Multinationals (MNCs) have facilities and assets in at least one country other than their country markets. Given their scale, size, and geographical spread, multinationals are naturally prone to organizational complications arising from cultural diversity, misalignment across silos and countries, local specificities, and sheer scale. Moreover, the rise of flexible work has allowed companies to easily hire globally, leading SMEs to become multinationals much faster than they would have in the past.
We work with leaders of multinationals to help diagnose the major challenges and set their teams up for success. In this article, we share a few common pain points we’ve observed and how we tackle them to help multinationals thrive.
Challenge #1: Localizing company culture
When Google first established offices in France, French employees were confused by how much the company would emphasize positive feedback. That was because the French culture encourages criticism more than recognition, whereas Google’s “American” organizational culture focuses on giving positive feedback very frequently.
The term ‘localization’ is usually used to refer to adapting a product to the country where it’s sold, and ‘globalization’ to an overarching umbrella that represents both the brand and the business, and those concepts also apply to organizational culture. While multinationals have an overarching global culture, which encompasses their values, leaders should be encouraged to localize that culture where relevant.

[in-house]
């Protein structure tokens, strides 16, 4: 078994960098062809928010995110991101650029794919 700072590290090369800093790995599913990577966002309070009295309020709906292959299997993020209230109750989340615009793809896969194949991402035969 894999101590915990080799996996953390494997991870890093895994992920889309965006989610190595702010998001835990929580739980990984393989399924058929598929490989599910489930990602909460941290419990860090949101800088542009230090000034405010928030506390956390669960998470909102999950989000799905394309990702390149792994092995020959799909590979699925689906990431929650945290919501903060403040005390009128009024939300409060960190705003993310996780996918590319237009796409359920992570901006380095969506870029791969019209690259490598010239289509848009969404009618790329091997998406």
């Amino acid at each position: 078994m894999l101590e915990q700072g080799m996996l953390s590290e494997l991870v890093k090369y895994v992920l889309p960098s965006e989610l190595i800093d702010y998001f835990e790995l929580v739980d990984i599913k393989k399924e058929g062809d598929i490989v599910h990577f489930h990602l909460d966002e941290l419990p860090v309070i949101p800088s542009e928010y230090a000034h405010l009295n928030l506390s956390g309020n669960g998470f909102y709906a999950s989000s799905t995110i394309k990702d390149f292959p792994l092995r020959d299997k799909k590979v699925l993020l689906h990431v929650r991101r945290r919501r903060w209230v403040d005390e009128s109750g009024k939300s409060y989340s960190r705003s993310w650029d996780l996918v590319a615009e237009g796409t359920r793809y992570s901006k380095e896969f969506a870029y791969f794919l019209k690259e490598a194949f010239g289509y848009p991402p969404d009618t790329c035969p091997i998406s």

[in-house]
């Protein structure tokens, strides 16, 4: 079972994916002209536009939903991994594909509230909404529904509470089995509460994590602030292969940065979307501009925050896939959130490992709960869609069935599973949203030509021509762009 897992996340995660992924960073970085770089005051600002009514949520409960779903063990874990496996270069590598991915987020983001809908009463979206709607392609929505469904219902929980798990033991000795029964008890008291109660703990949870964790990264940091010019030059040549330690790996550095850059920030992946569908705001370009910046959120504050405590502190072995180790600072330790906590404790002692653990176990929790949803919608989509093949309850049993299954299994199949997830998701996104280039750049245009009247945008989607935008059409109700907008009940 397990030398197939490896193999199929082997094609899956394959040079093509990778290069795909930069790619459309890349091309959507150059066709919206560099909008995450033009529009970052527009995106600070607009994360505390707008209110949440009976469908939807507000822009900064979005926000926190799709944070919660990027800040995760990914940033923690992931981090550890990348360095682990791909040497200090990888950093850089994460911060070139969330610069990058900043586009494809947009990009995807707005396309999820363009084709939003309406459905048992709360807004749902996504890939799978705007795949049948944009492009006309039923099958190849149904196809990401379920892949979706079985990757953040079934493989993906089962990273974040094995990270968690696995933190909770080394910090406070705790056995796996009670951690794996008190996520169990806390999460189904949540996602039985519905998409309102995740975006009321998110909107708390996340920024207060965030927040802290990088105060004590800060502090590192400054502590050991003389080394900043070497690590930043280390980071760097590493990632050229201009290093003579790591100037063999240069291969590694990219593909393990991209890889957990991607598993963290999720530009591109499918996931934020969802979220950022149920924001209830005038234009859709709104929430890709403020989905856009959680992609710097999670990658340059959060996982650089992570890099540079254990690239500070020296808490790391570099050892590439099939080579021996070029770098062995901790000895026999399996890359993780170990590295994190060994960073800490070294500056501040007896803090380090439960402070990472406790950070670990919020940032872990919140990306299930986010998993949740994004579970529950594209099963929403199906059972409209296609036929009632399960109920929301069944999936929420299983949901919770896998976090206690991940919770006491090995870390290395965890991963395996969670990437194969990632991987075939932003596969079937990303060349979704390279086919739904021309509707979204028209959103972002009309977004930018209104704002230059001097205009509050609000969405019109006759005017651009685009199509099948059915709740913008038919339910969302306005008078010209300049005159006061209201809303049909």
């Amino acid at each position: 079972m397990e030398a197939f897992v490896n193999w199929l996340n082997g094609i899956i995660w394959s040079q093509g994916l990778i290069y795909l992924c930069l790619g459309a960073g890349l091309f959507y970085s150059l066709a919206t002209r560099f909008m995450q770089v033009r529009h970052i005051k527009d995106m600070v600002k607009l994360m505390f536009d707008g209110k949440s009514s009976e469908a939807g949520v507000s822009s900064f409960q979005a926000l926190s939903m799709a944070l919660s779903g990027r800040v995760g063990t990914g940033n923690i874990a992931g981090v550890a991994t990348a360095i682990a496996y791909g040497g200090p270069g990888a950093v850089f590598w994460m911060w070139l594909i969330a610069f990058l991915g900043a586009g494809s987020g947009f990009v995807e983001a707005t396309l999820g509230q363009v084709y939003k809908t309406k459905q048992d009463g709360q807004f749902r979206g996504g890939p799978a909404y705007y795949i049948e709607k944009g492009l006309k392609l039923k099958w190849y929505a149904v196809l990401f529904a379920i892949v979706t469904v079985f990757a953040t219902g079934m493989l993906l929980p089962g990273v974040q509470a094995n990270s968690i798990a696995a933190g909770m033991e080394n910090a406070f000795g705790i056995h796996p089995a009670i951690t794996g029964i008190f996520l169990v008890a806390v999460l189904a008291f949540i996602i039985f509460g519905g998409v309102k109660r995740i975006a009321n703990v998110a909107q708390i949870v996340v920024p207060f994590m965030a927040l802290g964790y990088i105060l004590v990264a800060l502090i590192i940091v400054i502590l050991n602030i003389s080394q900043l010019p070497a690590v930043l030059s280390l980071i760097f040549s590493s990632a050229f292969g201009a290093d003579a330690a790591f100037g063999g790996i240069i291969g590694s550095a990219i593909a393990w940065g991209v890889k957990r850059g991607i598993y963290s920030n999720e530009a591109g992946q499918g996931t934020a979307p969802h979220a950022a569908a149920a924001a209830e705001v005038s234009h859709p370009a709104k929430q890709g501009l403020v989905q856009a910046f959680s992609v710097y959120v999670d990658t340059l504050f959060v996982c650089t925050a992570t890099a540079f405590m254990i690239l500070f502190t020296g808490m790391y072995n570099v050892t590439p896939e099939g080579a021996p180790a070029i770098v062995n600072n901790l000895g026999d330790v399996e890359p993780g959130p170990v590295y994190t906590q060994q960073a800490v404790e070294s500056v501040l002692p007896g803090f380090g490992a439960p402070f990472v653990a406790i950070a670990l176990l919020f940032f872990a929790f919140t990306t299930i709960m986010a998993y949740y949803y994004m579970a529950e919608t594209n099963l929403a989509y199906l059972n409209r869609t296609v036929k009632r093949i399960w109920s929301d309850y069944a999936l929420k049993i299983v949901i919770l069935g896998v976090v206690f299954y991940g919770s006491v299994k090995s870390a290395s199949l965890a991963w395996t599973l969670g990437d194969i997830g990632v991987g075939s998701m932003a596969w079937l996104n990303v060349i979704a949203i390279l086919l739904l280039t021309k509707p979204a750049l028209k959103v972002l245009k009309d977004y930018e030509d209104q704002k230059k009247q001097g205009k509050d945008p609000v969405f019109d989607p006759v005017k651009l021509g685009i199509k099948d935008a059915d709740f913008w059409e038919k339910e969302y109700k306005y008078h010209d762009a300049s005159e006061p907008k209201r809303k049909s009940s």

When engaging employees around company values, we heard from the KSA office that the wording of the Arabic did not resonate with them given the difference in the local Saudi dialect and modern standard Arabic. We brought on board a Saudi editor and facilitated a workshop with a group of employees to collect their feedback and input, and rewrite the values in a way that resonated with the Saudi team while preserving the meaning and relevance of the original values.
Of course, not all elements of the culture should be localized. In that same organization, we also guided the organization’s leaders to enforce English as the official language of the company, to ensure there would be a common language that everyone could connect in.
Challenge #2: Building and maintaining social connections in distributed teams
Connections between employees encourage collaboration and knowledge sharing. The more connected a team is, the more efficient it will be. It’s no surprise that connections in multinationals can be difficult to build and maintain. The distributed nature of teams, along with the cultural and linguistic diversity make it extra hard to build mutual knowledge and trust in global teams.
One distributed team we worked with had team members in more than 10 countries. Although they met regularly and some had been working together for over eight years, their interactions were focused on the work and rarely (if ever) on building personal connections. To help grow this team’s mutual knowledge, we created an employee profile using a simple Google Doc for everyone to fill in. The four categories (see below visual) we included were: basic information, your role, and responsibilities, I can help with, and personal facts. It was truly heartwarming to see the connections that employees built with each other after completing this document. Personal milestones were shared, and common passions for obscure video games were uncovered. It truly felt like the team had suddenly come closer together after completing this exercise. Every new joiner is now asked to add their own profile to that document in their first week of joining.
Challenge #3: Rampant misalignment
Misalignment can cost an organization up to 25% of its revenue. The risk of misalignment is particularly high in multinationals. This misalignment begins at the leadership level and this challenge cannot be resolved with a bottom-up approach. The data shows us that 71% of leaders are not fully aligned with the company vision and that is the level at which we begin solving this challenge.